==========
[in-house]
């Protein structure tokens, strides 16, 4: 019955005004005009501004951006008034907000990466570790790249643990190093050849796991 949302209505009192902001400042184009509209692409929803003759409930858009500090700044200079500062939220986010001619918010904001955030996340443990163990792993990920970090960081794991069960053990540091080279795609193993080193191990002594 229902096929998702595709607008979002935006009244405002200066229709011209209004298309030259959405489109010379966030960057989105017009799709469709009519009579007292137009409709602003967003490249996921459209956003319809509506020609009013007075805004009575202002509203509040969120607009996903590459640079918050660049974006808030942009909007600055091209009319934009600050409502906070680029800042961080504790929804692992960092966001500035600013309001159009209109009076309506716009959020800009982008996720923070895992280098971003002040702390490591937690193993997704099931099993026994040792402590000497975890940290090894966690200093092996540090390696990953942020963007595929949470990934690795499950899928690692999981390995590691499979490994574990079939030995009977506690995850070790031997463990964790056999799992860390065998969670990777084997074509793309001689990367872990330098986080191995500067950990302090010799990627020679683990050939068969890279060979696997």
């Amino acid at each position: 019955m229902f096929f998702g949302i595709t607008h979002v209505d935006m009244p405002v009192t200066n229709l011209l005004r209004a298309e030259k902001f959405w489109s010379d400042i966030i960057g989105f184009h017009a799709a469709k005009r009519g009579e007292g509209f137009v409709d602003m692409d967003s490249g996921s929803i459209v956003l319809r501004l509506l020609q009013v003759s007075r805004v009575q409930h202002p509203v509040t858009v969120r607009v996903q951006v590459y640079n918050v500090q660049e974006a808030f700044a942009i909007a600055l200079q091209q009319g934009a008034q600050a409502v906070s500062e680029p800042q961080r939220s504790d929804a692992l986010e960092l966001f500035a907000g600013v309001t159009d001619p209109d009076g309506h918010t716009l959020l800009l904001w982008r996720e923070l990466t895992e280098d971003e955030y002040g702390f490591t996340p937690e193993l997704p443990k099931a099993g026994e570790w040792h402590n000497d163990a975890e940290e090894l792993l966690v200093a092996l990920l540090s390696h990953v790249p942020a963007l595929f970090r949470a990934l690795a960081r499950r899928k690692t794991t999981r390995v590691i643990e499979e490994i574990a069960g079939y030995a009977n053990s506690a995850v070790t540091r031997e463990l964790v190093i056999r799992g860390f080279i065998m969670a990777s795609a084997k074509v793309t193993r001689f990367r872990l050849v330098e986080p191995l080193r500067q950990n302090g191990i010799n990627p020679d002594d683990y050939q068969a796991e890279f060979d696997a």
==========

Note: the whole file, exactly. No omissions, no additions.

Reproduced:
[in-house]
């Protein structure tokens, strides 16, 4: 019955005004005009501004951006008034907000990466570790790249643990190093050849796991 949302209505009192902001400042184009509209692409929803003759409930858009500090700044200079500062939220986010001619918010904001955030996340443990163990792993990920970090960081794991069960053990540091080279795609193993080193191990002594 229902096929998702595709607008979002935006009244405002200066229709011209209004298309030259959405489109010379966030960057989105017009799709469709009519009579007292137009409709602003967003490249996921459209956003319809509506020609009013007075805004009575202002509203509040969120607009996903590459640079918050660049974006808030942009909007600055091209009319934009600050409502906070680029800042961080504790929804692992960092966001500035600013309001159009209109009076309506716009959020800009982008996720923070895992280098971003002040702390490591937690193993997704099931099993026994040792402590000497975890940290090894966690200093092996540090390696990953942020963007595929949470990934690795499950899928690692999981390995590691499979490994574990079939030995009977506690995850070790031997463990964790056999799992860390065998969670990777084997074509793309001689990367872990330098986080191995500067950990302090010799990627020679683990050939068969890279060979696997």
């Amino acid at each position: 019955m229902f096929f998702g949302i595709t607008h979002v209505d935006m009244p405002v009192t200066n229709l011209l005004r209004a298309e030259k902001f959405w489109s010379d400042i966030i960057g989105f184009h017009a799709a469709k005009r009519g009579e007292g509209f137009v409709d602003m692409d967003s490249g996921s929803i459209v956003l319809r501004l509506l020609q009013v003759s007075r805004v009575q409930h202002p509203v509040t858009v969120r607009v996903q951006v590459y640079n918050v500090q660049e974006a808030f700044a942009i909007a600055l200079q091209q009319g934009a008034q600050a409502v906070s500062e680029p800042q961080r939220s504790d929804a692992l986010e960092l966001f500035a907000g600013v309001t159009d001619p209109d009076g309506h918010t716009l959020l800009l904001w982008r996720e923070l990466t895992e280098d971003e955030y002040g702390f490591t996340p937690e193993l997704p443990k099931a099993g026994e570790w040792h402590n000497d163990a975890e940290e090894l792993l966690v200093a092996l990920l540090s390696h990953v790249p942020a963007l595929f970090r949470a990934l690795a960081r499950r899928k690692t794991t999981r390995v590691i643990e499979e490994i574990a069960g079939y030995a009977n053990s506690a995850v070790t540091r031997e463990l964790v190093i056999r799992g860390f080279i065998m969670a990777s795609a084997k074509v793309t193993r001689f990367r872990l050849v330098e986080p191995l080193r500067q950990n302090g191990i010799n990627p020679d002594d683990y050939q068969a796991e890279f060979d696997a």